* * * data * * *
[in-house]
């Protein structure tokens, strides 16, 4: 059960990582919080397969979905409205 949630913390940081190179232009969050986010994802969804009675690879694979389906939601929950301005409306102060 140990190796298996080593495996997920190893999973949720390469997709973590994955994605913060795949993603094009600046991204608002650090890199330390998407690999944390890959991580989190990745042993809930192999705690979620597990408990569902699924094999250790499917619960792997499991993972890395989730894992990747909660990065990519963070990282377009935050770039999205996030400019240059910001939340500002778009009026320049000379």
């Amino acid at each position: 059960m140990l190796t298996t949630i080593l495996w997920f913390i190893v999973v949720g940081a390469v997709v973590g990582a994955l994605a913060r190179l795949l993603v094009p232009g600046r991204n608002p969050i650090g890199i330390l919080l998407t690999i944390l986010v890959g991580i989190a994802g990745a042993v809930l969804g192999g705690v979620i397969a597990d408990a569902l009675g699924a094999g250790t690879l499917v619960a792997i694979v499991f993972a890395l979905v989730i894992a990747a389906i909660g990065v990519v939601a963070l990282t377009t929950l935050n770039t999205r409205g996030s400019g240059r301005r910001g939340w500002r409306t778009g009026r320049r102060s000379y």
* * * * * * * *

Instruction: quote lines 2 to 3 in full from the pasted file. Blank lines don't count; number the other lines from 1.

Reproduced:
């Protein structure tokens, strides 16, 4: 059960990582919080397969979905409205 949630913390940081190179232009969050986010994802969804009675690879694979389906939601929950301005409306102060 140990190796298996080593495996997920190893999973949720390469997709973590994955994605913060795949993603094009600046991204608002650090890199330390998407690999944390890959991580989190990745042993809930192999705690979620597990408990569902699924094999250790499917619960792997499991993972890395989730894992990747909660990065990519963070990282377009935050770039999205996030400019240059910001939340500002778009009026320049000379």
């Amino acid at each position: 059960m140990l190796t298996t949630i080593l495996w997920f913390i190893v999973v949720g940081a390469v997709v973590g990582a994955l994605a913060r190179l795949l993603v094009p232009g600046r991204n608002p969050i650090g890199i330390l919080l998407t690999i944390l986010v890959g991580i989190a994802g990745a042993v809930l969804g192999g705690v979620i397969a597990d408990a569902l009675g699924a094999g250790t690879l499917v619960a792997i694979v499991f993972a890395l979905v989730i894992a990747a389906i909660g990065v990519v939601a963070l990282t377009t929950l935050n770039t999205r409205g996030s400019g240059r301005r910001g939340w500002r409306t778009g009026r320049r102060s000379y």